I am a longtime fan of Dean Koontz’s writing.  I enjoy all of Mr Koontz’s work, but I have a particular fondness for the work he produced in the 1970s and 80s.  I love his big genre mixing thrillers like Lightning, Cold Fire, and Twilight Eyes and more recently I have gained an appreciation for his earlier straight suspense novels like Shattered, After the Last Race, and Dragonfly.

I recently reread a short suspense novel written as by K. R. Dwyer titled Chase.  Benjamin Chase is a used up Vietnam veteran who received the Medal of Honor for an act he wants to forget.  He lives alone in an attic apartment.  He drinks to drown out the voices of the dead, and he wants to be left alone to grieve and regret.  His world tumbles into chaos when he saves a young woman from murder, and the would-be killer—a man who calls himself “Judge”—begins calling Ben on the telephone.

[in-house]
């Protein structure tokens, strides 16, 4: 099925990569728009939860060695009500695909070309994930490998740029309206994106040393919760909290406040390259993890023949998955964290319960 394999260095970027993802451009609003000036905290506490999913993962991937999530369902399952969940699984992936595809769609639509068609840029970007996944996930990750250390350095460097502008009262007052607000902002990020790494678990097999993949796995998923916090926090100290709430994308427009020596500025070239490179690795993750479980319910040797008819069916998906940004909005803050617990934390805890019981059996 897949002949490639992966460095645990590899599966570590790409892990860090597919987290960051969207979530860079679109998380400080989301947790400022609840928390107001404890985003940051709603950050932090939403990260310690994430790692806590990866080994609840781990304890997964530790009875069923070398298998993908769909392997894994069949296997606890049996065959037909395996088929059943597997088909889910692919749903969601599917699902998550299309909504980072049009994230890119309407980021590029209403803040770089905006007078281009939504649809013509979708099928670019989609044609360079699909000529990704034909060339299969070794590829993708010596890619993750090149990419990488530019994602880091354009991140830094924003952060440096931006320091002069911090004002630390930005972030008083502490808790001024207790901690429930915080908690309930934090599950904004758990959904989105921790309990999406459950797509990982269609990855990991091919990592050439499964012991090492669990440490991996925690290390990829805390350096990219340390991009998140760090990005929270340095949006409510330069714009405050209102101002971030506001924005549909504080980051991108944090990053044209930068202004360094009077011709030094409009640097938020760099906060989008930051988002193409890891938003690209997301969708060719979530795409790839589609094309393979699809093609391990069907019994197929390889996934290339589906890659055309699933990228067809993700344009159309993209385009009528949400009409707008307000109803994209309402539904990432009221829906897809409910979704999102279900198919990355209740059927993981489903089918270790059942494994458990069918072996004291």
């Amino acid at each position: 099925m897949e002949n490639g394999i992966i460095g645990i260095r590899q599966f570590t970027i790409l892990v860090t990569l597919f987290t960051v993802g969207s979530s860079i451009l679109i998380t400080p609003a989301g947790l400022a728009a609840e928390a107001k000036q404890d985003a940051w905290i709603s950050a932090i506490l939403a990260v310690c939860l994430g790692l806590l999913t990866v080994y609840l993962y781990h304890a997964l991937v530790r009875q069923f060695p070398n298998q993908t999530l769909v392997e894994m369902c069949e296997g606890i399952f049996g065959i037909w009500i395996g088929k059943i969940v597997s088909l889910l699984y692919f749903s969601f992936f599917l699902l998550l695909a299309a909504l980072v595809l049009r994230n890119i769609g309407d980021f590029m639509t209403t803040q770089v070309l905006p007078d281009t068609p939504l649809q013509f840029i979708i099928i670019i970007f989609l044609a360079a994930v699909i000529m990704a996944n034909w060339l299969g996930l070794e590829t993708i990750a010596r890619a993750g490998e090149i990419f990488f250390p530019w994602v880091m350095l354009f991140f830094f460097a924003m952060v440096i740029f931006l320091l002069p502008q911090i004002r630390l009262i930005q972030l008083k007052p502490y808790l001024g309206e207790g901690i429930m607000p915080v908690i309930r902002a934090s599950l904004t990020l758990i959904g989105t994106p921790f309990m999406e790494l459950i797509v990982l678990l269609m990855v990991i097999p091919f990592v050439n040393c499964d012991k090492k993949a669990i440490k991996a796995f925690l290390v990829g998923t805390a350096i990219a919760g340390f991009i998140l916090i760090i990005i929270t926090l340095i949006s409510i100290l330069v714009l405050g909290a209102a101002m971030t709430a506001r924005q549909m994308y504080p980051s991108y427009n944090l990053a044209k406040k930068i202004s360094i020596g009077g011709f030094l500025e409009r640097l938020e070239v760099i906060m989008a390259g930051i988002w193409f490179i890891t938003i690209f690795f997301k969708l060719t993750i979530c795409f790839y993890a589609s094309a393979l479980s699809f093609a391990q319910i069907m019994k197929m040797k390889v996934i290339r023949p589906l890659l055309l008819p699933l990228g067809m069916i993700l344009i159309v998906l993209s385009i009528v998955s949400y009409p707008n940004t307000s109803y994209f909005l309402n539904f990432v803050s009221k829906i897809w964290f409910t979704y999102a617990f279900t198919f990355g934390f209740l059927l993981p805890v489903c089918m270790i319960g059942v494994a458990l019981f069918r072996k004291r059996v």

Chase is a dark and disturbing novel.  It was written in the Vietnam-era and is infused with hard cynicism.  Chase is simple.  He is alone, guilty, and ashamed.  His isolation is perpetuated by the near hero worship, and simple minded patriotism, of the townsfolk.  He has judged himself as less than, but as Judge pursues his verdict against Chase, he is forced to face both himself and his demons.

Chase is all story, which is to say plot with a snatch of something close to meaning.  It is short and sleek.  It takes only a few pages to move from the opening scene banquet to the action.  That is not to say it is plotted from action scene to action scene because it isn’t; there is a legitimate mystery, and the psychology of the protagonist is interesting in itself, and the slow escalation of isolation between Chase and the police, and Chase and society creates a tension all its own.  The prose is crisp and with a touch of melancholy—